Behind a door sprinkled with self-written articles, Richard Vedder surrounds himself with bookshelves of economic literaries.
Photographs with former presidents and international officials crowd the tiny corner-office walls in Bentley Annex, and the desk is littered with various notes and lists.
But Vedder remains calm and clear despite the clutter and his decades-long reign here in Athens.
His traveling schedule rivals any frequent flier, full of lectures and student group speeches, from California to Missouri, New York to Texas.
Ohio University just can’t get rid of Vedder.
“The most satisfying part of my career at OU has been working with students,” Vedder, 74, said.
Formerly a full-time teacher, Vedder now teaches one class per semester per year, which usually focuses on economic history of Europe or the United States.
Of the four classes he has taught since 2011, three of them have had more than the maximum number of students registered to take them, according to OU’s course offerings.
“Professor Vedder has been one of the most impactful professors I’ve had at Ohio University,” said Hayden Humphrey, a senior studying business administration. “His depth of knowledge and wealth of experience, along with his delightfully crude sense of humor, make his classes interesting and enjoyable.”
Some of his books include: The Wal-Mart Revolution: How Big-Box Stores Benefit Consumers, Workers, and the Economy, Going Broke By Degree: Why College Costs Too Much and Out of Work: Unemployment and Government in Twentieth Century America (Independent Studies in Political Economy.)
Growing up in the Champaign-Urbana area in Illinois, Vedder began studying economics at Northwestern University, going on to get his Ph.D. of economics at the University of Illinois. Vedder’s original speciality was in the history of economics, examining how economic changes affect a country’s citizens, he said.
More recently, Vedder has turned his focus to a more contemporary topic –– the rising cost of higher education.
His 2004 book, Going Broke By Degree: Why College Costs Too Much, ultimately led to his appointment in 2005 as one of 20 representatives on the U.S. Secretary of Education Margaret Spellings’ Commission on the Future of Higher Education.
That opportunity then allowed him to participate in various Washington D.C. think tanks and economic advisory boards, one even for former President George W. Bush called the American Enterprise Institute.
In 2006, Vedder started his own Washington-based think tank, The Center for College Affordability and Productivity. He currently serves as the center’s director.
When he’s not traveling to various college campuses to give lectures, Vedder conducts research with students in an office above College Bookstore.
Together, Vedder and the student employees analyze a range of factors in a university’s economic budget.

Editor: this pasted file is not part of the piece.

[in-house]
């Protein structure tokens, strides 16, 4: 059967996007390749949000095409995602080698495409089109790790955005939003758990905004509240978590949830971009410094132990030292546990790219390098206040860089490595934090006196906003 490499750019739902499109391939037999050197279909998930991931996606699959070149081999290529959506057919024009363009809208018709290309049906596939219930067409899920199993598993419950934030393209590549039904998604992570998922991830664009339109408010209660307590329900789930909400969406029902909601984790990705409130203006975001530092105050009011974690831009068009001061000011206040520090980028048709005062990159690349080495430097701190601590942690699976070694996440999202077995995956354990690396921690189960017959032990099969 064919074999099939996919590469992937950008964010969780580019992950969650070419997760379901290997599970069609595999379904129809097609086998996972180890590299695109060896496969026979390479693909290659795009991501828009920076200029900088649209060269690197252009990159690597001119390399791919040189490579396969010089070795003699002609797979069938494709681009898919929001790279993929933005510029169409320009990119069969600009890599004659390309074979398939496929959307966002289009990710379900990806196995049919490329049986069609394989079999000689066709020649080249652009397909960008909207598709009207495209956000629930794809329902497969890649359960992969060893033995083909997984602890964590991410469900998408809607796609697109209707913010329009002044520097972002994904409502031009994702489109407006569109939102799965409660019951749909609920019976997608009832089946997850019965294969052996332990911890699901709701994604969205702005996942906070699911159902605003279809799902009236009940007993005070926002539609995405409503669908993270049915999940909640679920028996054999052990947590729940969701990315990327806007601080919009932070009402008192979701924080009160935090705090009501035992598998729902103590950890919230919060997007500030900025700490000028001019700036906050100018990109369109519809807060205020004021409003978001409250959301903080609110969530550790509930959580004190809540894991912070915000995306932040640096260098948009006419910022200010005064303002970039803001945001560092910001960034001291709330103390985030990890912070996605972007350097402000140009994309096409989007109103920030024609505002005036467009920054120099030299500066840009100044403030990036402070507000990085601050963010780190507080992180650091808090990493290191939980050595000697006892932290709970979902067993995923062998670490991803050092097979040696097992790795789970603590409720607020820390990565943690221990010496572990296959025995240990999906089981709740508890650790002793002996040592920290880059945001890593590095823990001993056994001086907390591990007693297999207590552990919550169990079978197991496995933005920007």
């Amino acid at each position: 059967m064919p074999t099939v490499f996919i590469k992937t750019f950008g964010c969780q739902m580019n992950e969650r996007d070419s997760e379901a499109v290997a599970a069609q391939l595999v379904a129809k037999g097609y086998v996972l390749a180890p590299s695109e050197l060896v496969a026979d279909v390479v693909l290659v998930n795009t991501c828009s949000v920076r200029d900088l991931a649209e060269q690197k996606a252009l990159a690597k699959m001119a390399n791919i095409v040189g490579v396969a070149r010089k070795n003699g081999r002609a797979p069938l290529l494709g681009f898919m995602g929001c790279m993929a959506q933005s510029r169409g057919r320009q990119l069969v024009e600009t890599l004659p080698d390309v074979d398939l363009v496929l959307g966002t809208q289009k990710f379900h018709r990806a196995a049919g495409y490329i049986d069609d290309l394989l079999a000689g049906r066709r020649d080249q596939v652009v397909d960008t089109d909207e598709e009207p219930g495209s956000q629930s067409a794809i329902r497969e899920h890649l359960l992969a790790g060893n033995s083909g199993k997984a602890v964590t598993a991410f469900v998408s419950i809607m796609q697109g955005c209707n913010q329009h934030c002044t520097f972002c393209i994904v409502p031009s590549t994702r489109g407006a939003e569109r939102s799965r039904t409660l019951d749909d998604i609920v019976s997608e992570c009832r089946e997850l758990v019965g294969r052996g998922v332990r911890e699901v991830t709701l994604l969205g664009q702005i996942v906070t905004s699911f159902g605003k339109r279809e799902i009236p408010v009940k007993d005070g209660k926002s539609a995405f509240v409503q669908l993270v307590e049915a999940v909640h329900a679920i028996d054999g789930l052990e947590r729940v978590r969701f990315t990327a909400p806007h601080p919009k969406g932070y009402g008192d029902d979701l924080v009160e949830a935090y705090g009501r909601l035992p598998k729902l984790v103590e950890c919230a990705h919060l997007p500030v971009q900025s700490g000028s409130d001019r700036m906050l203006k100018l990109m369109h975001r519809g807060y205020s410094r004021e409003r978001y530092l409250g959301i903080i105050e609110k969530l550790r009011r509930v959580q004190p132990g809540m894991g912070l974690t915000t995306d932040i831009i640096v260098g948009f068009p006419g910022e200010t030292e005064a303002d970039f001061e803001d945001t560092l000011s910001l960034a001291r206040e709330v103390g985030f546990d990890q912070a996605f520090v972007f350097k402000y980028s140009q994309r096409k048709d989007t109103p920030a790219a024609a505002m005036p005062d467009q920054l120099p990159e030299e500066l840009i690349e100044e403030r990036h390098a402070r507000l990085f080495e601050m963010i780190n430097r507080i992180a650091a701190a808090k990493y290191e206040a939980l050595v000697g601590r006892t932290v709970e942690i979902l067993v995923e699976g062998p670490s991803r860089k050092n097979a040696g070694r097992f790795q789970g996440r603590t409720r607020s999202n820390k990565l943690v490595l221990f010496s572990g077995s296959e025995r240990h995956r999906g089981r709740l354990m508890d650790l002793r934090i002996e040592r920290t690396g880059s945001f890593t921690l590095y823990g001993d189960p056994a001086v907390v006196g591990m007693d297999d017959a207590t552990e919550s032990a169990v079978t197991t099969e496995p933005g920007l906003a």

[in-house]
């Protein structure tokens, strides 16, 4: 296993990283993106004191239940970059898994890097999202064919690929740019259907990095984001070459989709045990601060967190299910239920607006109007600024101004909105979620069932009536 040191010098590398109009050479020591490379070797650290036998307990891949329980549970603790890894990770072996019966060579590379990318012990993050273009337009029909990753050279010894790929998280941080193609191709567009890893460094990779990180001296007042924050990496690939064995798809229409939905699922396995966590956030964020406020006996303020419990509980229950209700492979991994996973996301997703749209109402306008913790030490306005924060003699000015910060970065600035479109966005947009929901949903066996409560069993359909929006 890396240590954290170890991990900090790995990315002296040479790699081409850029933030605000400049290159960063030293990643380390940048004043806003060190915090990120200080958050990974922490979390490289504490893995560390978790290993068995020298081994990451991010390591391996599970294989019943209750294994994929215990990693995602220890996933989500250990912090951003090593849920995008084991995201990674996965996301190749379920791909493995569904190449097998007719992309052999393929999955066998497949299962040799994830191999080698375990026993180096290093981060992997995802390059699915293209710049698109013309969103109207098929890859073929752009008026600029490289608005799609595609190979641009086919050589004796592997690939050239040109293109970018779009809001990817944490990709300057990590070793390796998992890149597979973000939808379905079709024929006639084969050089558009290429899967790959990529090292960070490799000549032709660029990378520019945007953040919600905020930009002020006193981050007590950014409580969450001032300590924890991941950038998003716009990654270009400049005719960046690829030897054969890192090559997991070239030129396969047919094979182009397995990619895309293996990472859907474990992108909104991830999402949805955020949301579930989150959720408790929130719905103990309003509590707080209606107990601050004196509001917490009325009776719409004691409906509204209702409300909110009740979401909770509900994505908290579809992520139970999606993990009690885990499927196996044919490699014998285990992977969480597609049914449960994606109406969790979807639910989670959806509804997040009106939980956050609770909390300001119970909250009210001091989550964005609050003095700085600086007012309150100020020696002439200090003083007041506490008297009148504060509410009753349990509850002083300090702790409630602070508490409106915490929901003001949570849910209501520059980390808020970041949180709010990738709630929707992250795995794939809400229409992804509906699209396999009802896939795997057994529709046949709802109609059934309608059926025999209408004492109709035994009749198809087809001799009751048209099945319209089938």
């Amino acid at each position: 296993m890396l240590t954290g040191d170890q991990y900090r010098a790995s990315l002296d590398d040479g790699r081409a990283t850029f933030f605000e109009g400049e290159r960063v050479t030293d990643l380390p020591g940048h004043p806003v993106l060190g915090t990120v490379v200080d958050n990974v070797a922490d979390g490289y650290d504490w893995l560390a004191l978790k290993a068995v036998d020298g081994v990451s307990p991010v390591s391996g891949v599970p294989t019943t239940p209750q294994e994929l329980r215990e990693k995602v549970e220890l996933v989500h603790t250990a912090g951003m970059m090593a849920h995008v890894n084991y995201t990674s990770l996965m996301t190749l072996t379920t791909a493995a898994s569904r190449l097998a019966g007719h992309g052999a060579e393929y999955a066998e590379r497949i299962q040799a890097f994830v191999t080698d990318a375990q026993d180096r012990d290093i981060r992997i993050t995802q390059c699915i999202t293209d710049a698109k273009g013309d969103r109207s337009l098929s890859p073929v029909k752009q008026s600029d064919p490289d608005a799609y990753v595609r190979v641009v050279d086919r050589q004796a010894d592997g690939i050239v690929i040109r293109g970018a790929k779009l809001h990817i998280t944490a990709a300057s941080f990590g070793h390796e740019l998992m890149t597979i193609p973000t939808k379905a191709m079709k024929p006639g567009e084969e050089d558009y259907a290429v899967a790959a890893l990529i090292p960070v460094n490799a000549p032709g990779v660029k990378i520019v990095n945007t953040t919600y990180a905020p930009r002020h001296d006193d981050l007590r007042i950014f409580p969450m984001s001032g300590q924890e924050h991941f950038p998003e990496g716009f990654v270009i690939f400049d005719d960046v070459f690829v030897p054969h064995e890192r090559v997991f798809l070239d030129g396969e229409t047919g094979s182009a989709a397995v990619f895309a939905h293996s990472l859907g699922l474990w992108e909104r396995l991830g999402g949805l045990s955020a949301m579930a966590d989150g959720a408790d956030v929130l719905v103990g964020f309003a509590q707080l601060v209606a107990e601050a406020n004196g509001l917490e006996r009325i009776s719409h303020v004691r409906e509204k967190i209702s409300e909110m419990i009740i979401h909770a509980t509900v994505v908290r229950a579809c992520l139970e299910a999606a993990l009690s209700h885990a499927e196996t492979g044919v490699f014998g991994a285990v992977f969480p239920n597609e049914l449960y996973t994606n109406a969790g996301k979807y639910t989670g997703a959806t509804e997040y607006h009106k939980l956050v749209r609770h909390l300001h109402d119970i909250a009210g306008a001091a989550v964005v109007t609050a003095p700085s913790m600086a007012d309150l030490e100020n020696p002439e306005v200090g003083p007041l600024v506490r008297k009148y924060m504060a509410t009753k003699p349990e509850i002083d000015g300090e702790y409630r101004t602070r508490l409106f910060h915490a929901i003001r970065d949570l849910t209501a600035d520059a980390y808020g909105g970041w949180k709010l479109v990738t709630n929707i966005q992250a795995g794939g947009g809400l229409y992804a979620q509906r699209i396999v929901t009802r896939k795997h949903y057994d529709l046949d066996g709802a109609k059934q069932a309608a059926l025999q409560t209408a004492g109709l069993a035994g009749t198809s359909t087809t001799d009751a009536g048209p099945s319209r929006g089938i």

Vedder, who’s appeared on NPR’s All Things Considered and The Tonight Show with Jay Leno, said his favorite part about his career is working with students.
“I would guess I’ve had 12,000 or so students,” said Vedder, after pulling out a sample collection of past gradebooks from his desk drawer, some going back decades. He keeps all of them, saying that sometimes, “they come in handy.”
His popularity runs as deep as his record-keeping. Vedder is frequently interrupted by students who come looking for him in his Bentley Annex office — when he’s in town.
Vedder has done “quite a bit of lecturing around the country,” he said. “I go from coast to coast, north to south.”
Some of his students even get the chance to accompany him and his wife, Karen, on a European excursion in the summer months.
Karen has three degrees from OU, including a Ph.D. Their son Virin, 41, was a Phi Beta Kappa graduate of OU, and Vedder’s daughter, Vanette Vedder Furney, 37, attended Northwestern University.
Since 1968, the Vedder couple has traveled with OU students to a variety of European nations, including Germany, Hungary and, most recently, the Czech Republic.
As both a large-class lecture professor and a previous private tutor for the Honors Tutorial College, Vedder has influenced many students during his time in Athens.
“It is quite obvious that Vedder cares deeply about his students and their success both in college and afterwards,” Humphrey said. “I think this university will lose a lot when he decides not to teach anymore.”
Vedder’s influence reaches beyond his students. Faculty members and the direction of the economics department have also seen the effects of his work.
“Vedder was instrumental in setting the department on the course it followed for many years,” said William Shambora, associate professor of economics at OU. “Vedder has made his mark on the university as well, having been an outspoken advocate for his beliefs regarding quality education.”
Though his life has been both busy and rewarding, Vedder has found a balance between his professional and personal life.
Vedder, just before sitting down for an interview, finished booking a cruise to the Netherlands to see the tulips in bloom for the spring.
“It is hard to find many seasoned OU people who do not know the name Richard Vedder,” Shambora said.
This story also appears on The Post